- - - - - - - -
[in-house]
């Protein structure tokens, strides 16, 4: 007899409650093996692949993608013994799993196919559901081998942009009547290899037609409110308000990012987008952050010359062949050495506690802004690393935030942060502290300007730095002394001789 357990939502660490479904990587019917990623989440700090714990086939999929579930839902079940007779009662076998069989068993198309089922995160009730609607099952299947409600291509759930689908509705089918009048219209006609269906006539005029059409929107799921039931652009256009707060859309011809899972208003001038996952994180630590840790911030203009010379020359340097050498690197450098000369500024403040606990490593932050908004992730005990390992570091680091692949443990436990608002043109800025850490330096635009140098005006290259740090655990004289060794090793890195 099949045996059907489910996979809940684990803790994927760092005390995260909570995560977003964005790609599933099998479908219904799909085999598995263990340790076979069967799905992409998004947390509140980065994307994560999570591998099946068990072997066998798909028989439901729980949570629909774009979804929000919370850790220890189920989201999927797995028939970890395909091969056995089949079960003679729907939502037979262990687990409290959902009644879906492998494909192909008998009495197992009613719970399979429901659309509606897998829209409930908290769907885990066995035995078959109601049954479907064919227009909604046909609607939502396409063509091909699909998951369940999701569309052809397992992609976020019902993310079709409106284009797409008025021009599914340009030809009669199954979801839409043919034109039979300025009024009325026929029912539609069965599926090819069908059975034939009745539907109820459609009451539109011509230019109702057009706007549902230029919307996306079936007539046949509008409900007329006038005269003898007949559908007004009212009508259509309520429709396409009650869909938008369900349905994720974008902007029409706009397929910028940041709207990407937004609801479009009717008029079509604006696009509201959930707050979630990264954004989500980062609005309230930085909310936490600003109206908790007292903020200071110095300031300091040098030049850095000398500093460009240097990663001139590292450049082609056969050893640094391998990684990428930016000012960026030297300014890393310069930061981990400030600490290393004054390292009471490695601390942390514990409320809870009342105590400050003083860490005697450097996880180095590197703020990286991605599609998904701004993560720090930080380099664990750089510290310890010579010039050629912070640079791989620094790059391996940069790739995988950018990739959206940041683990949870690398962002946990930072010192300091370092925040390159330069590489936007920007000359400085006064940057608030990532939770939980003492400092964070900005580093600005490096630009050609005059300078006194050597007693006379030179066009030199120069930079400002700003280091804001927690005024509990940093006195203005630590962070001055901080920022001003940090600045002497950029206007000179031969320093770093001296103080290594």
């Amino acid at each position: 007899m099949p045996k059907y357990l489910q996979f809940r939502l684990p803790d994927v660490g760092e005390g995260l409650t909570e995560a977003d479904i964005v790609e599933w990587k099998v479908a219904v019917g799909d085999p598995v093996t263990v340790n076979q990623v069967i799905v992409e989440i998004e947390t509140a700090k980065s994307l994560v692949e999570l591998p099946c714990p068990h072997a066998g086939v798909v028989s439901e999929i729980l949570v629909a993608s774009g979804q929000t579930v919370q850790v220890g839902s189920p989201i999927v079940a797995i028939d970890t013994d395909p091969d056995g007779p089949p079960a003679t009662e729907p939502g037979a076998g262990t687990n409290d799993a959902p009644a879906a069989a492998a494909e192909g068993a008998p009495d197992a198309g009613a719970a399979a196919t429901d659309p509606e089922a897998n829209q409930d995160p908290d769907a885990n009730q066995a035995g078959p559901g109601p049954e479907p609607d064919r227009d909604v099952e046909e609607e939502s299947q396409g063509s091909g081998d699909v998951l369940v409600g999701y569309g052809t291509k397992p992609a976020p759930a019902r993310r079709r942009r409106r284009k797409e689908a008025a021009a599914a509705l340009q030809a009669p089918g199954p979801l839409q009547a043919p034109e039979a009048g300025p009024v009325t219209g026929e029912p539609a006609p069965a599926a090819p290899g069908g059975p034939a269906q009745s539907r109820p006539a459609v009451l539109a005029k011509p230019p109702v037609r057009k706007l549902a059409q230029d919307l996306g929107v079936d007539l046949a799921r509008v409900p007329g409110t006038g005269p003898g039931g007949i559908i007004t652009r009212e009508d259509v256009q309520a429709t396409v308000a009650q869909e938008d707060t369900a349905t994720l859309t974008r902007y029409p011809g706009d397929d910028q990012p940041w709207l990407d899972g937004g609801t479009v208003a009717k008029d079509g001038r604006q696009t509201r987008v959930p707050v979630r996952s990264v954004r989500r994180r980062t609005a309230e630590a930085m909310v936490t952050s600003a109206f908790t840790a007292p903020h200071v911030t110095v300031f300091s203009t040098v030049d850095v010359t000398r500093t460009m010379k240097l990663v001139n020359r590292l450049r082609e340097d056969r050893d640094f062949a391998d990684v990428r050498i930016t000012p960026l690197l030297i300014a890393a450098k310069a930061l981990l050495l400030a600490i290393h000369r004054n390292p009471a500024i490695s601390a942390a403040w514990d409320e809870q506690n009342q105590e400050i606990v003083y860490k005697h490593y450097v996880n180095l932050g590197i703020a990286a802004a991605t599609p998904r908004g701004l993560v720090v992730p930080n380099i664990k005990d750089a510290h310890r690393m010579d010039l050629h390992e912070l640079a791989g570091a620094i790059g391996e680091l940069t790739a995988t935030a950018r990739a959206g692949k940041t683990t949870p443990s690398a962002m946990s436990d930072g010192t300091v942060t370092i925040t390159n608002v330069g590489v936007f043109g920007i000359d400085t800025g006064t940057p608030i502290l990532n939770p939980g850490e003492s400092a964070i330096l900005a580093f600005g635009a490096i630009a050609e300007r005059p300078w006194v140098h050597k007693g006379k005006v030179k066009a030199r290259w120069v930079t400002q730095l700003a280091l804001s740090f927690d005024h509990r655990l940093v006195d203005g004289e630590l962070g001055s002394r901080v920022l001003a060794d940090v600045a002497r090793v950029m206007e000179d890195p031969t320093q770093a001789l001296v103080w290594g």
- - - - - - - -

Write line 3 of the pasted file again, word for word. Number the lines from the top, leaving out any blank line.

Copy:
């Amino acid at each position: 007899m099949p045996k059907y357990l489910q996979f809940r939502l684990p803790d994927v660490g760092e005390g995260l409650t909570e995560a977003d479904i964005v790609e599933w990587k099998v479908a219904v019917g799909d085999p598995v093996t263990v340790n076979q990623v069967i799905v992409e989440i998004e947390t509140a700090k980065s994307l994560v692949e999570l591998p099946c714990p068990h072997a066998g086939v798909v028989s439901e999929i729980l949570v629909a993608s774009g979804q929000t579930v919370q850790v220890g839902s189920p989201i999927v079940a797995i028939d970890t013994d395909p091969d056995g007779p089949p079960a003679t009662e729907p939502g037979a076998g262990t687990n409290d799993a959902p009644a879906a069989a492998a494909e192909g068993a008998p009495d197992a198309g009613a719970a399979a196919t429901d659309p509606e089922a897998n829209q409930d995160p908290d769907a885990n009730q066995a035995g078959p559901g109601p049954e479907p609607d064919r227009d909604v099952e046909e609607e939502s299947q396409g063509s091909g081998d699909v998951l369940v409600g999701y569309g052809t291509k397992p992609a976020p759930a019902r993310r079709r942009r409106r284009k797409e689908a008025a021009a599914a509705l340009q030809a009669p089918g199954p979801l839409q009547a043919p034109e039979a009048g300025p009024v009325t219209g026929e029912p539609a006609p069965a599926a090819p290899g069908g059975p034939a269906q009745s539907r109820p006539a459609v009451l539109a005029k011509p230019p109702v037609r057009k706007l549902a059409q230029d919307l996306g929107v079936d007539l046949a799921r509008v409900p007329g409110t006038g005269p003898g039931g007949i559908i007004t652009r009212e009508d259509v256009q309520a429709t396409v308000a009650q869909e938008d707060t369900a349905t994720l859309t974008r902007y029409p011809g706009d397929d910028q990012p940041w709207l990407d899972g937004g609801t479009v208003a009717k008029d079509g001038r604006q696009t509201r987008v959930p707050v979630r996952s990264v954004r989500r994180r980062t609005a309230e630590a930085m909310v936490t952050s600003a109206f908790t840790a007292p903020h200071v911030t110095v300031f300091s203009t040098v030049d850095v010359t000398r500093t460009m010379k240097l990663v001139n020359r590292l450049r082609e340097d056969r050893d640094f062949a391998d990684v990428r050498i930016t000012p960026l690197l030297i300014a890393a450098k310069a930061l981990l050495l400030a600490i290393h000369r004054n390292p009471a500024i490695s601390a942390a403040w514990d409320e809870q506690n009342q105590e400050i606990v003083y860490k005697h490593y450097v996880n180095l932050g590197i703020a990286a802004a991605t599609p998904r908004g701004l993560v720090v992730p930080n380099i664990k005990d750089a510290h310890r690393m010579d010039l050629h390992e912070l640079a791989g570091a620094i790059g391996e680091l940069t790739a995988t935030a950018r990739a959206g692949k940041t683990t949870p443990s690398a962002m946990s436990d930072g010192t300091v942060t370092i925040t390159n608002v330069g590489v936007f043109g920007i000359d400085t800025g006064t940057p608030i502290l990532n939770p939980g850490e003492s400092a964070i330096l900005a580093f600005g635009a490096i630009a050609e300007r005059p300078w006194v140098h050597k007693g006379k005006v030179k066009a030199r290259w120069v930079t400002q730095l700003a280091l804001s740090f927690d005024h509990r655990l940093v006195d203005g004289e630590l962070g001055s002394r901080v920022l001003a060794d940090v600045a002497r090793v950029m206007e000179d890195p031969t320093q770093a001789l001296v103080w290594g």